Mental health troubles spare no gender, age or lifestyle

The deaths of country singer Naomi Judd and Kailia Posey, who appeared in the TLC show “Toddlers & Tiaras,” expose the greater need to treat mental health more seriously and quickly. 

Judd died by suicide on April 30. She was 76. Posey also died by suicide on May 2. She was 16.

Mental health and the risk of suicide affects everyone, no matter the age, no matter the lifestyle. 

Suicide is a leading cause of death in the United States, with 45,979 deaths in 2020 according to the Centers for Disease Control and Prevention. It is estimated that 12.2 million adults seriously thought about suicide, 3.2 million planned a suicide and 1.2 million attempted suicide in 2020.

Suicide was also among the top nine leading causes of death of people between the ages of 10 and 64, and the second leading cause of death for people ages 10 and 14 and 25 to 34.

Judd was open about her battle with depression, especially in her memoir “River of Time: My Descent into Depression and How I Emerged with Hope.” In her memoir, she talked about the weight of depression and her struggle with panic attacks. Most importantly, she wrote about the struggle to receive a proper diagnosis for her mental health struggles.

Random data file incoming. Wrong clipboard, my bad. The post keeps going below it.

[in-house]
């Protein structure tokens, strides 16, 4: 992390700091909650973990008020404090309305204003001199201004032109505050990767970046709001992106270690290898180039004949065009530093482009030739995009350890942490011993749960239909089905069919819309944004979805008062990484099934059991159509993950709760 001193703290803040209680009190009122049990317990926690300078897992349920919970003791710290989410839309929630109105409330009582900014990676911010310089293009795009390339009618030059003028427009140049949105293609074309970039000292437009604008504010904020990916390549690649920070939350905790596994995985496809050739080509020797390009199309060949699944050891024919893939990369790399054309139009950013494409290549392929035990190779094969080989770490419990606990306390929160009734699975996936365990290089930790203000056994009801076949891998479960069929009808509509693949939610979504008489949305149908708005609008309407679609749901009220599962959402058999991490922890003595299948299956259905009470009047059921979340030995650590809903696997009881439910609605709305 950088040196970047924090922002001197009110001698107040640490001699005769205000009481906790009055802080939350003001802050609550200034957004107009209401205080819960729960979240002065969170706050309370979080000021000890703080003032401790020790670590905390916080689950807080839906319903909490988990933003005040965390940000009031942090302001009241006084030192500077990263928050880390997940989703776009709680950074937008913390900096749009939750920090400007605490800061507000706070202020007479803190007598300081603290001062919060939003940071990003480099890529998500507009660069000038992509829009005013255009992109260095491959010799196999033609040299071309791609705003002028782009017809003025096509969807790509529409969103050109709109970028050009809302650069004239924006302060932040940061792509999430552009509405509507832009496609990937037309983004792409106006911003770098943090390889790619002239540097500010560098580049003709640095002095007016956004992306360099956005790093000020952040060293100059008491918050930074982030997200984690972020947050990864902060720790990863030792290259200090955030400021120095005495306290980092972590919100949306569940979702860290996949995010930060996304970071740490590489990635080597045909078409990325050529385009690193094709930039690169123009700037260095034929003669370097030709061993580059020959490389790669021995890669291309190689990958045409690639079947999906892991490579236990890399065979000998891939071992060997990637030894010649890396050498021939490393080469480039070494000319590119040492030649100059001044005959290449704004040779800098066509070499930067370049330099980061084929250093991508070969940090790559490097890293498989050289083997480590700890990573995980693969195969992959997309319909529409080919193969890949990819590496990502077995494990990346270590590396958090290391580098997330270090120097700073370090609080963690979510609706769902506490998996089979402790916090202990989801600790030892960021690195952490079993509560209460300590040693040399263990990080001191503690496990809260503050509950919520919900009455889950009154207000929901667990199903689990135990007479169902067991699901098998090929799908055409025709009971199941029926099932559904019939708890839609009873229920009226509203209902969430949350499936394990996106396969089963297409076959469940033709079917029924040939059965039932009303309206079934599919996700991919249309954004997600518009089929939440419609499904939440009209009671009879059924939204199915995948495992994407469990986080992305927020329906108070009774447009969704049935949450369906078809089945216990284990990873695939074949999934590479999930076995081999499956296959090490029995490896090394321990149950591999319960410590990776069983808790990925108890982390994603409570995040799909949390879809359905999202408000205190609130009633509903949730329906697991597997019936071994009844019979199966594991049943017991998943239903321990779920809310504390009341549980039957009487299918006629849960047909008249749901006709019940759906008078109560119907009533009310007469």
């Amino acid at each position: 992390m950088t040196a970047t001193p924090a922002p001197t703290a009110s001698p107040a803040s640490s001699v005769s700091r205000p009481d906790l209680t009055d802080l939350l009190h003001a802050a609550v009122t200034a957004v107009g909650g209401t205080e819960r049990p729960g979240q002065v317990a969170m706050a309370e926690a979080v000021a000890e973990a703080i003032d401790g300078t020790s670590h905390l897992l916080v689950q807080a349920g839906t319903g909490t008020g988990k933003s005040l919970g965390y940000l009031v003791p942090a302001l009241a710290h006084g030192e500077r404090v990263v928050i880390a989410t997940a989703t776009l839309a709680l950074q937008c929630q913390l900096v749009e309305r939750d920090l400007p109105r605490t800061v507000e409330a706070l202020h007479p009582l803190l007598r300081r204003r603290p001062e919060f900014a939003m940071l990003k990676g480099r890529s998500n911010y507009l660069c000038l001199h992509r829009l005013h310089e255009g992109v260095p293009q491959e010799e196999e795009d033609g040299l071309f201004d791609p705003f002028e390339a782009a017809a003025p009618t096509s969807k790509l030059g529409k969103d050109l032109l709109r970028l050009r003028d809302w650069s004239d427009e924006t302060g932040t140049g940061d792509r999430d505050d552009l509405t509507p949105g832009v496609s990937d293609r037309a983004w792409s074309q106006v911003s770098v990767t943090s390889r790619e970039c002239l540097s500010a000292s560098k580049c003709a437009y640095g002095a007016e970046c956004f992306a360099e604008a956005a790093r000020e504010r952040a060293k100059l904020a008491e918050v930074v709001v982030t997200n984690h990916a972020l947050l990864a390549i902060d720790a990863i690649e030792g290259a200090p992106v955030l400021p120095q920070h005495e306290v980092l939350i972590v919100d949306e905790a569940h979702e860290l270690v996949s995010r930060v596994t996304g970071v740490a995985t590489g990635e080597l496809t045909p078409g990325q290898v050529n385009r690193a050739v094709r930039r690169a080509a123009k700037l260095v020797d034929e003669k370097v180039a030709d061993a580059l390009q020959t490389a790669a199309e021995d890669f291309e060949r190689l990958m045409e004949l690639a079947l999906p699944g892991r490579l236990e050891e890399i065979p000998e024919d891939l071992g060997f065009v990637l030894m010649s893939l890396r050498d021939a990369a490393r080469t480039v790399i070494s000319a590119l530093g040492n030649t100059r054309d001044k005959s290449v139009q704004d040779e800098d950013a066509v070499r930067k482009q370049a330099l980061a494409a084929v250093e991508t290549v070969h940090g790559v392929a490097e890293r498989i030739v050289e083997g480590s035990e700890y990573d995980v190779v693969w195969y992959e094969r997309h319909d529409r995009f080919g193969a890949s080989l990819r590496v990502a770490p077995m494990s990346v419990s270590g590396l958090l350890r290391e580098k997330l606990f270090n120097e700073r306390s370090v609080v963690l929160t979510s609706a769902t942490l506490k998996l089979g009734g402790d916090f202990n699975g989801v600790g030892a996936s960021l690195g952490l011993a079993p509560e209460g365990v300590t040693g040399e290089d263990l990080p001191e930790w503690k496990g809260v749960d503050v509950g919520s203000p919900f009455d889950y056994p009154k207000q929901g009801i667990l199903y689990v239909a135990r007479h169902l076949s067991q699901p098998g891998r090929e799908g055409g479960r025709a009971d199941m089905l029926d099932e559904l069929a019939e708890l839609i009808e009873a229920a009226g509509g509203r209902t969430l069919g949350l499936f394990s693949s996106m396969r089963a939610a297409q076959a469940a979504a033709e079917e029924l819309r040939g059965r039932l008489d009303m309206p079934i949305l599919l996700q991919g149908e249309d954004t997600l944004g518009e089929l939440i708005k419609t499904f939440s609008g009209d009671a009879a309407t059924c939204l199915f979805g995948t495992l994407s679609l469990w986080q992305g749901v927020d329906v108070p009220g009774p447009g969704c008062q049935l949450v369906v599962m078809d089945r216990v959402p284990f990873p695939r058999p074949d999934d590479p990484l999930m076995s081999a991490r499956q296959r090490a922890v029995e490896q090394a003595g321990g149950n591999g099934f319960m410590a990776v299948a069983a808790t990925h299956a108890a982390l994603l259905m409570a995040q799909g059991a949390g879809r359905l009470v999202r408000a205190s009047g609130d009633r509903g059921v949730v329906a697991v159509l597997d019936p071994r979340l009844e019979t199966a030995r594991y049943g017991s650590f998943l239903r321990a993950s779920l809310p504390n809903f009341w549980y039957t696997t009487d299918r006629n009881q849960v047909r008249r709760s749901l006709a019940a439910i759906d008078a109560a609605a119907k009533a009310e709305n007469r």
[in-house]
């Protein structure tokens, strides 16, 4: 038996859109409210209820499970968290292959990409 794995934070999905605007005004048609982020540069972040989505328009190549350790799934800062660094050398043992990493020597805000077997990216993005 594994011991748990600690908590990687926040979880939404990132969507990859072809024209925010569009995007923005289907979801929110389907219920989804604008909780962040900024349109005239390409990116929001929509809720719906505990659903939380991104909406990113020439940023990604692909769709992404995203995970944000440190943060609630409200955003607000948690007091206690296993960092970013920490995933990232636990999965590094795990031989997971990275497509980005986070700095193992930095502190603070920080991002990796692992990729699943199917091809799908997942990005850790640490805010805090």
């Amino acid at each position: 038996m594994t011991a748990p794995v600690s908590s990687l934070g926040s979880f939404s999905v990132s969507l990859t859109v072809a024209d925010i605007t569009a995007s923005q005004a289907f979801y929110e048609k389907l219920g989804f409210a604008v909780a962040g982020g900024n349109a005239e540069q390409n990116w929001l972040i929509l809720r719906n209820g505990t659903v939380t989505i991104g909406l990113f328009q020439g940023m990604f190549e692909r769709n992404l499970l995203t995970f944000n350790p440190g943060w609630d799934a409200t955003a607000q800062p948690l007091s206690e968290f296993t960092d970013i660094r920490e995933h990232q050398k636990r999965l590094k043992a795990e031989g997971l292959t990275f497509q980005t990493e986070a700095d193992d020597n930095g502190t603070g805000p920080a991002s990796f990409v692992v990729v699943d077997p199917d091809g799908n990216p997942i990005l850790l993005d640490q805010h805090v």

Finding a proper diagnosis is difficult because mental health disorders are often complex, according to the National Alliance on Mental Health. Researchers found four reasons why it is so hard: the many factors that cause the disorders, how to diagnose it, the threshold for diagnosis, and co-morbidity.

With how difficult it so get a diagnosis for a mental health disorder, it is important to realize the signs for people who may be struggling, especially in people considering suicide. 

The CDC has recommendations for some strategies to prevent suicide: strengthen economic support, strengthen access to and delivery of care, create protective environments, promote connectedness, teach coping skills and problem-solving skills, and support people at risk.

Though these strategies are not exhaustive, they are an important start. They emphasize the importance of interpersonal connection and for being gentle and caring with everyone around us. It is important to do everything possible to prevent future deaths by suicide and to get people the care they deserve and are entitled to. 

The University of La Verne offers counseling to students via the Counseling and Psychological Services. To schedule an appointment, call 909-448-4105 or email CAPS@laverne.edu. If you are in a crisis, call the  National Suicide Prevention Lifeline, available 24/7, at 800-273-8255 or text “TALK” to the Crisis Text Line at 741741.

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Unsigned editorials represent the opinion of the Campus Times Editorial Board.

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